ECCJ in Social Europe: From ‘corporate social responsibility’ to legal accountability
June 15th, 2021
by Alejandro García Esteban and Jill McArdle
The successful action by citizens and NGOs in a Dutch court against Shell has sent a frisson through corporate boardrooms—with reason.

In a historic victory for climate justice, in late May a Dutch civil court held a corporation liable for the first time for its contribution to climate change. The ruling that the oil giant Shell must reduce its global carbon-dioxide emissions by 45 per cent from 2019 levels by 2030 is a game-changer for corporate accountability and our future on this planet.

The decision sets a precedent for litigation against slow-moving polluters. Not only has it opened new legal avenues for climate action. The judges clearly spelt out that companies have an individual responsibility to combat climate change, because of its severe impacts on human rights.

Woefully inadequate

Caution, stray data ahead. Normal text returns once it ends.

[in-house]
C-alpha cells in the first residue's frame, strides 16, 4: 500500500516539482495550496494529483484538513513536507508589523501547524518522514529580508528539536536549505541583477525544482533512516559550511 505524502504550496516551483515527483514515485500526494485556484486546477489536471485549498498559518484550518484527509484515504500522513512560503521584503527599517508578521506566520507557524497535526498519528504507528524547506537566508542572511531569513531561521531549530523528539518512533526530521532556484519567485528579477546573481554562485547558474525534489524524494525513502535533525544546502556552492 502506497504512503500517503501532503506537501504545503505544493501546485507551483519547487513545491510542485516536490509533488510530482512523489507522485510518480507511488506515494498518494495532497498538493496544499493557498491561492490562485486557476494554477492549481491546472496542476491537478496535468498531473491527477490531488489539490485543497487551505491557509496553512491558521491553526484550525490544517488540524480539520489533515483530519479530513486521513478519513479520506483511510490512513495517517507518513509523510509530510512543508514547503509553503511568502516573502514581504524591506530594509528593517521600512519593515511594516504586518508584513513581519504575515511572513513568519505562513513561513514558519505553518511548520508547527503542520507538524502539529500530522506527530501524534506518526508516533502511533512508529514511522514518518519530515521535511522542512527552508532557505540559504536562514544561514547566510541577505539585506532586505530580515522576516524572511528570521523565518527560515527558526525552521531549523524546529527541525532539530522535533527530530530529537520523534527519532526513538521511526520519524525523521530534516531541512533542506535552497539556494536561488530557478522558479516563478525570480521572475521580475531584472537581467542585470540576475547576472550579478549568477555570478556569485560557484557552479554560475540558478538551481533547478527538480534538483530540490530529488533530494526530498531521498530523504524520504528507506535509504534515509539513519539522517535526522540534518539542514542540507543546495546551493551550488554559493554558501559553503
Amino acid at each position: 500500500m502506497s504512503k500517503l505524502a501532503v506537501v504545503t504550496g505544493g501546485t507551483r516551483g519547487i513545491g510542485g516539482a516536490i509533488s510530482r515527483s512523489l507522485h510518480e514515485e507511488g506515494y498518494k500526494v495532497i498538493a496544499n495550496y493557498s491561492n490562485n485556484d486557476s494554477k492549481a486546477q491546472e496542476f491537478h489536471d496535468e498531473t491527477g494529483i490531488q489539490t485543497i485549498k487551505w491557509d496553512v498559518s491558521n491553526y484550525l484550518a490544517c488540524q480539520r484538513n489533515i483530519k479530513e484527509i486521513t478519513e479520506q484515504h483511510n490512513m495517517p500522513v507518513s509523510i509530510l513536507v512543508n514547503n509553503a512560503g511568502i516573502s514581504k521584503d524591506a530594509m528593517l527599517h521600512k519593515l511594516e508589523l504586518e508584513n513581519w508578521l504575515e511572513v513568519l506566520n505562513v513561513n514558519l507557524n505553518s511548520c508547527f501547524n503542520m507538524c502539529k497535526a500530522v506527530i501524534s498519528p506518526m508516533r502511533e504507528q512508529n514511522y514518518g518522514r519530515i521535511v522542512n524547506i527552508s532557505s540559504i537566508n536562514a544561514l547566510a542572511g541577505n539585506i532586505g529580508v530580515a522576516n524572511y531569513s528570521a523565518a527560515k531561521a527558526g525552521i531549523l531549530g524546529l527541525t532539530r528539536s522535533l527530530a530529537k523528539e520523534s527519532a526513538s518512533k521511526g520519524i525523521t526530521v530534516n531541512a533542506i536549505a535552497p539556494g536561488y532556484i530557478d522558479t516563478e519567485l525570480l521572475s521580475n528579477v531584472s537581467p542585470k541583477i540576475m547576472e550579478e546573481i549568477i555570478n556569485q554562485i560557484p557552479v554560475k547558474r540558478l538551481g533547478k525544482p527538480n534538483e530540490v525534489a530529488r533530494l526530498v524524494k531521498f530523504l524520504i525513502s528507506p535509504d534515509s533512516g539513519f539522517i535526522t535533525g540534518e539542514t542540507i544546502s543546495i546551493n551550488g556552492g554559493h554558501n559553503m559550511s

Climate litigation is in full flood. With thousands of cases in 37 countries around the world, including 57 in Europe, taking climate laggards to court is all the rage. Judges across Europe are telling governments finally to face the music: their efforts to protect people and the planet from dangerous climate change are woefully inadequate.

In December 2019, the Supreme Court in the Netherlands found the Dutch government’s emissions-reduction plan insufficient. Last July, the Supreme Court in Ireland quashed its government’s mitigation plan. In February, a Paris court convicted the French state of not keeping its promise to tackle emissions. And in April the German Constitutional Court forced the federal government to revise climate-change laws.

But litigation is increasingly also holding the feet to the fire of the worst corporate emitters of greenhouse gases—not just governments. An early instance was in 2015 when a Peruvian farmer, supported by the NGO Germanwatch, took on the energy giant RWE, one of Europe’s largest CO2 emitters. He sought 0.47 per cent of the estimated cost of preventing a potential glacial-lake flood threatening his home—an amount corresponding to the company’s contribution to global-heating emissions.